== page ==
The United States Senate has voted to advance Brett Kavanaugh’s nomination to the Supreme Court, despite allegations of sexual misconduct that further inflamed a bitter partisan fight about the judge — but a handful of senators could still derail his confirmation.
- Senators backed Brett Kavanaugh by 51 to 49
- Donald Trump praised the result, saying he was “very proud”
- A handful of wavering senators hold the key to Mr Kavanaugh’s future
Senators backed President Donald Trump’s nominee Mr Kavanaugh by 51 to 49 in a procedural vote that moved the Republican-controlled Senate toward a definitive decision that is set for Saturday (US time).
Confirming Mr Kavanaugh to the lifetime post would hand Mr Trump a clear victory and tip the balance on the court to a 5-4 majority in favour of conservatives in possible legal battles over contentious issues such as abortion rights, immigration, and Mr Trump’s attempt to ban transgender people from the US military.
The weeks-long drama over Mr Kavanaugh, a federal appeals court judge, has gripped the country and could still take more twists.
It depends on the thinking of a few wavering senators in a chamber where Mr Trump’s fellow Republicans hold a razor-thin majority.
In the pivotal moment on Friday, Susan Collins, perhaps the chamber’s most moderate Republican, proclaimed her support for Mr Kavanaugh at the end of a Senate floor speech that lasted nearly 45 minutes.
While she was among a handful of Republicans who helped sink Mr Trump’s quest to obliterate former president Barack Obama’s healthcare law last year, this time she proved instrumental in delivering a triumph to Mr Trump.
Very proud of the U.S. Senate for voting “YES” to advance the nomination of Judge Brett Kavanaugh
Republican Lisa Murkowski of Alaska, a fellow moderate and friend of Senator Collins, became the only Republican to say she opposed Mr Kavanaugh. She said on the Senate floor that Mr Kavanaugh was “a good man” but his “appearance of impropriety has become unavoidable.”
She added that with Supreme Court appointments lasting a lifetime, “Those who seek these seats must meet the highest standards in all respects, at all times. And that is hard.”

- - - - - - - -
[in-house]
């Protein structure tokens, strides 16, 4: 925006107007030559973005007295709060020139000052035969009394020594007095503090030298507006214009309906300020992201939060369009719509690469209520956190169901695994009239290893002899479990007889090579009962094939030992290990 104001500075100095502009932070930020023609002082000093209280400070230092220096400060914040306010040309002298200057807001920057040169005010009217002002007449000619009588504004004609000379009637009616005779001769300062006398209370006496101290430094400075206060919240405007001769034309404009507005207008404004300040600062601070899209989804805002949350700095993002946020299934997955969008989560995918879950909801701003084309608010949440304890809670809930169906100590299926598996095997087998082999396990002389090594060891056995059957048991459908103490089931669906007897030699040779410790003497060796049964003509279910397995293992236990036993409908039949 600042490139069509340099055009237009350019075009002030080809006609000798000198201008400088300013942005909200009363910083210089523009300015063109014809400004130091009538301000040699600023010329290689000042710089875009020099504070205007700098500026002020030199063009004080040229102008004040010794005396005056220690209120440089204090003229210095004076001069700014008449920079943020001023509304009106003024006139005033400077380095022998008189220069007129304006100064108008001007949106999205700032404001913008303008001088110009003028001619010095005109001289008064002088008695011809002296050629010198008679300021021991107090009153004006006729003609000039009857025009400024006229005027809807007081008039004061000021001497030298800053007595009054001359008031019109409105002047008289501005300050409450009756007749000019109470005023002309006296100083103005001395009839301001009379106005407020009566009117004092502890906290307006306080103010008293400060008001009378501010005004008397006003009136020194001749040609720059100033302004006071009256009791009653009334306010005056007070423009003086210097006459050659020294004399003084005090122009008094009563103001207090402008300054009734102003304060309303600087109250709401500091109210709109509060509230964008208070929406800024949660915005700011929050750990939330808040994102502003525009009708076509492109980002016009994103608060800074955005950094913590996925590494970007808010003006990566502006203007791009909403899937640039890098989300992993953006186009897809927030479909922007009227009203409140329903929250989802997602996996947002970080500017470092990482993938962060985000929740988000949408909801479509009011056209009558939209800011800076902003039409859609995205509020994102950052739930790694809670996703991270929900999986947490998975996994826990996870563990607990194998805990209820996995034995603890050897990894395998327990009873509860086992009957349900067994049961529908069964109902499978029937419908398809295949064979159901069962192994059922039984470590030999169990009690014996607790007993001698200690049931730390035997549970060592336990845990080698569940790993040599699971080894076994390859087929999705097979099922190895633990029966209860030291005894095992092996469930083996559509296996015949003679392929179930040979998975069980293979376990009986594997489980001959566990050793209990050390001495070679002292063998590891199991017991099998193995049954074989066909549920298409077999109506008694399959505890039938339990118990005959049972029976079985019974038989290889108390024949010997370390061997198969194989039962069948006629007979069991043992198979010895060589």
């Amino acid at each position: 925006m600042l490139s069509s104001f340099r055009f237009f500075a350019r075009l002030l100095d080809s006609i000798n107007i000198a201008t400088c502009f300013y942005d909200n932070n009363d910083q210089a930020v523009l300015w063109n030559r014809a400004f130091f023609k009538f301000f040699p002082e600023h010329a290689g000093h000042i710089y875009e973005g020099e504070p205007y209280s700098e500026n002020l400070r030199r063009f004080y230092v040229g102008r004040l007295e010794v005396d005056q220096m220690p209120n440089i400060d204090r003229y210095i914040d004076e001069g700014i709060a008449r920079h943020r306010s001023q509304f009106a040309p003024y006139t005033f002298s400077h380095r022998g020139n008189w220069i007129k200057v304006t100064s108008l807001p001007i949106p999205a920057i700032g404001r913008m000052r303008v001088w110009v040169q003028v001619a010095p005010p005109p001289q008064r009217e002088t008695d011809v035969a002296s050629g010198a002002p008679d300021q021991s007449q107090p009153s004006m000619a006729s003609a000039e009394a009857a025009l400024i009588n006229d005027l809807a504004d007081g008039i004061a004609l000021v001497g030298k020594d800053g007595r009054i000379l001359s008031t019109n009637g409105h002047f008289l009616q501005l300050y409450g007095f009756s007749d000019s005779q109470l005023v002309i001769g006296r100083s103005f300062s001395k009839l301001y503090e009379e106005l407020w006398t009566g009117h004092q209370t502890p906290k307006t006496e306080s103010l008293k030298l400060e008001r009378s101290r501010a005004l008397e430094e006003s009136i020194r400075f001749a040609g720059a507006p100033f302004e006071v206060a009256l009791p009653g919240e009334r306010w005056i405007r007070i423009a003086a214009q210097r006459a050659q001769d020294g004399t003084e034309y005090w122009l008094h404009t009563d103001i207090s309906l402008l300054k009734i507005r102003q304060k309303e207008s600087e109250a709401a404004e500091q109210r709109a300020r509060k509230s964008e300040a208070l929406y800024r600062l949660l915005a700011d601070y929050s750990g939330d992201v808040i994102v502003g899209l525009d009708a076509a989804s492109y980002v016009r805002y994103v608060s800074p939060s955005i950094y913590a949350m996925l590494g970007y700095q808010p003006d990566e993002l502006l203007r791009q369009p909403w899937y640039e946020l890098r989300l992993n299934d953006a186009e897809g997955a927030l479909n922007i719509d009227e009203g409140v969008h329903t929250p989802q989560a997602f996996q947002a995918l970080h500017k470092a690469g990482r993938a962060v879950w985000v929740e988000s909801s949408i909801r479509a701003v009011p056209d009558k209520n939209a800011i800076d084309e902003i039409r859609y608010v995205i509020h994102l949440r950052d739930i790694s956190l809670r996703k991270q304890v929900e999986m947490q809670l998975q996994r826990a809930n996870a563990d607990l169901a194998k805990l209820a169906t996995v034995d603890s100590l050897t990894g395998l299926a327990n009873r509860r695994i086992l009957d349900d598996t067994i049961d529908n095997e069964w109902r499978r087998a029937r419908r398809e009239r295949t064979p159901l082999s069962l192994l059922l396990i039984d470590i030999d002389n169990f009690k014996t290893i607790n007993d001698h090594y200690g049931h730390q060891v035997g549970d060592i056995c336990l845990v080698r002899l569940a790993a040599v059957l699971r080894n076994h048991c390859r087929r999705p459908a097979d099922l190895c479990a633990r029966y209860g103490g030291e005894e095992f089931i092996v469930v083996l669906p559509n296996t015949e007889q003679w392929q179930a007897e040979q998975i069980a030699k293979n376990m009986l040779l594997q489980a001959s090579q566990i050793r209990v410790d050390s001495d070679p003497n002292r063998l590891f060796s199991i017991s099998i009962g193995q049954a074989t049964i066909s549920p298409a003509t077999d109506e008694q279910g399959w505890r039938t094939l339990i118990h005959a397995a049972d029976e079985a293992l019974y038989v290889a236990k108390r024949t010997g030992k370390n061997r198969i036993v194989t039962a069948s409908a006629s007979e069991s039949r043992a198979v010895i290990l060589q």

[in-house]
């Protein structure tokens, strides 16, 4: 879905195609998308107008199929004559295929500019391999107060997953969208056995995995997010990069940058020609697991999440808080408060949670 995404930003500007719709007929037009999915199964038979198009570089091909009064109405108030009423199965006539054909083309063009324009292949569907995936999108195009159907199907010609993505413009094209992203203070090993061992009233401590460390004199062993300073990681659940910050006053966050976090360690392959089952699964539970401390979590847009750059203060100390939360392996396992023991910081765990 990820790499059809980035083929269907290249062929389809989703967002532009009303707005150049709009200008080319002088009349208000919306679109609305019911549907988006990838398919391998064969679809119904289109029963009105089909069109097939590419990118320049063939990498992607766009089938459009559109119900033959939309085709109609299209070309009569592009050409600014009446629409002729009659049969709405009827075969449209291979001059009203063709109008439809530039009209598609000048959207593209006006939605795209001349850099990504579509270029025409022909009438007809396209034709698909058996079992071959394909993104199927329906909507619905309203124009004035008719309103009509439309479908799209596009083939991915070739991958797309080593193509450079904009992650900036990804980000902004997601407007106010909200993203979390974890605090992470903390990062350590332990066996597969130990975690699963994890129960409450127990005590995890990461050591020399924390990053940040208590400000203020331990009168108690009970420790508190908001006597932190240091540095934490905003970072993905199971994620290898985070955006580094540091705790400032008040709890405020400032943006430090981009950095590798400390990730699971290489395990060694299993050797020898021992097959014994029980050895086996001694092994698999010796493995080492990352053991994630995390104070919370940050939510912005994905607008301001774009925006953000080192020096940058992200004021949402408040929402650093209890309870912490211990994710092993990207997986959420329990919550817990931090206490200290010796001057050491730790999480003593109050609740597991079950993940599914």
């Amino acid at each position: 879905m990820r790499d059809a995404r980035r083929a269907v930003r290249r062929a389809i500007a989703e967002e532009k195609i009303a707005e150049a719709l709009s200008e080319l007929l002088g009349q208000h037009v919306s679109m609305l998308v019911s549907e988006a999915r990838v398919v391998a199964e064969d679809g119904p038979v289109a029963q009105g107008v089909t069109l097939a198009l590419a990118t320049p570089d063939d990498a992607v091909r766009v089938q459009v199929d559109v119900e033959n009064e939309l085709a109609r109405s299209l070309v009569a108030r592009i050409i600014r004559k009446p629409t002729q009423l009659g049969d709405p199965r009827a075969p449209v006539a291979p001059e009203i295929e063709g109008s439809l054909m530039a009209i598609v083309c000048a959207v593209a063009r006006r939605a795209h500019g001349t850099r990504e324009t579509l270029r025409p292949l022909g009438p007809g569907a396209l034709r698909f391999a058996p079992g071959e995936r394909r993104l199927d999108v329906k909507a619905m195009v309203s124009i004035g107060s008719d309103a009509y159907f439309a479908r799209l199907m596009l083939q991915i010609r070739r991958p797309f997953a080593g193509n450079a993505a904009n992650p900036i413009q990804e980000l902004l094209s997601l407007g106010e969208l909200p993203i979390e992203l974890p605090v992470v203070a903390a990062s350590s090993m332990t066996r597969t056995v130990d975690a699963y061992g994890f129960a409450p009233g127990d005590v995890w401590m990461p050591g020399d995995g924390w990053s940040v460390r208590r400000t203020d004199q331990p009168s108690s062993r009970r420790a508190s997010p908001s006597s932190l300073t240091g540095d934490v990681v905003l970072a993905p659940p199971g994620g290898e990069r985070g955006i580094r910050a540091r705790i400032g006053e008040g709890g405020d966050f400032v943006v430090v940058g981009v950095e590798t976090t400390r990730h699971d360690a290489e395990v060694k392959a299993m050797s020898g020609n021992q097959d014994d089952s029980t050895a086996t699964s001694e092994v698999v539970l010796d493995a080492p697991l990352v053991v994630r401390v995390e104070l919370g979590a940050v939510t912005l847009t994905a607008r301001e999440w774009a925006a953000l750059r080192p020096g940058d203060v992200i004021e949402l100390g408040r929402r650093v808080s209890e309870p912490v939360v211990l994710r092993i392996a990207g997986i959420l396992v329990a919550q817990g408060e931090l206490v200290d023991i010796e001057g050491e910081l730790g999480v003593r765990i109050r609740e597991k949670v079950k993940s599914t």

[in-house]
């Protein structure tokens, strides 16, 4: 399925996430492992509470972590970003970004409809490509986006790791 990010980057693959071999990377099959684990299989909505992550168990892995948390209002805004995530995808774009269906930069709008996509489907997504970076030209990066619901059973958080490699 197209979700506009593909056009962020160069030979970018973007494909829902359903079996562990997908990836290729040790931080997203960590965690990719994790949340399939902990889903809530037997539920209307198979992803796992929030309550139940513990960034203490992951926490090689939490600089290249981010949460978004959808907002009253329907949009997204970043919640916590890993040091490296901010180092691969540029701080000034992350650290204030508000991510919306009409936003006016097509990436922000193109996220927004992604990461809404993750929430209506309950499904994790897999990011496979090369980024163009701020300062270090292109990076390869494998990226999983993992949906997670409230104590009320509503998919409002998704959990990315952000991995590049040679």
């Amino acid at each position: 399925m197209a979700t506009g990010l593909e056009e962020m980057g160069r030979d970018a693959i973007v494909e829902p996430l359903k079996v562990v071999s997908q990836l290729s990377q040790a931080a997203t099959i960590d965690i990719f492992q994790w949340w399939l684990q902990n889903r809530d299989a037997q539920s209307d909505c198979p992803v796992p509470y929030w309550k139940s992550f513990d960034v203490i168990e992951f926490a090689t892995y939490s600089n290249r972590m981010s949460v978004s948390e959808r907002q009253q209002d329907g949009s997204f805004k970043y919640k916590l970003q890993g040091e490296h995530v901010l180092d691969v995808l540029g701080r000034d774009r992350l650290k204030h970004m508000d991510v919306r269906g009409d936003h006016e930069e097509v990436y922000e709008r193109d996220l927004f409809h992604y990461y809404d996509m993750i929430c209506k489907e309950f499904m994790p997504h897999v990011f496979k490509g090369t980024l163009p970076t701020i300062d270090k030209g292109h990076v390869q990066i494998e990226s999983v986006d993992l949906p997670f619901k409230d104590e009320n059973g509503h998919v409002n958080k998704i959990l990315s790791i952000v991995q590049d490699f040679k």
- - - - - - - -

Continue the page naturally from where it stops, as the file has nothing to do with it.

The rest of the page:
In a twist, Ms Murkowski said she would state her opposition but vote “present” as a courtesy to Kavanaugh supporter Republican Senator Steve Daines, who was attending his daughter’s wedding in Montana.
“This has truly been the most difficult … decision that I’ve ever had to make,” she said before the vote.
“I believe he’s a good man. It just may be that in my view, he’s not the right man for the court at this time.”
Battle not over yet
Senator Jeff Flake, one of the few Republicans who had expressed doubts about Mr Kavanaugh, said he would back the judge unless something big changed, MSNBC reported.
A lone Democrat, Joe Manchin, voted in favour of advancing the process on Friday morning, but had not yet stated his position on the final vote.
The Kavanaugh fight has riveted Americans just weeks before November 6 midterm elections in which Democrats are trying to take control of Congress from the Republicans.
Dr Ford was one of three women who accused the judge of sexual assault in the 1980s. (ABC News: AP/Andrew Harnik)
What was already a sharply partisan battle became an intense political drama when university Professor Christine Blasey Ford accused Mr Kavanaugh of sexual assault when they were in high school in Maryland in 1982.
Two other women also made accusations of sexual misconduct by Mr Kavanaugh in the 1980s.
He denied the allegations.
Mr Trump, who has made appointing conservative judges a major plank of his presidency, tweeted his approval for the Senate vote, saying he was “very proud”.
Further complicating matters for the Republican leadership, Senator Steve Daines was set to be at his daughter’s wedding on Saturday and has said he will not miss the ceremony.
That could require holding the vote open to give Mr Daines time to return to Washington from Montana.
Republicans hold a 51-49 majority in the Senate, meaning that if all Senate Democrats oppose Mr Kavanaugh, Mr Trump cannot afford to lose more than one Republican vote for his nominee, with Vice-President Mike Pence casting a tiebreaking vote.
Mr Trump mocked Dr Ford on Tuesday during a political rally in Mississippi, further angering Democrats and women campaigning for an end to sexual violence.
Democrats denounced an the FBI report sent to the Senate Judiciary Committee as a whitewash and said the White House placed constraints on the FBI, which did not speak to many potential witnesses.
While the documents have not been made public, Republicans said they did not back up sexual assault allegations by Dr Ford, a psychology professor at Palo Alto University in California.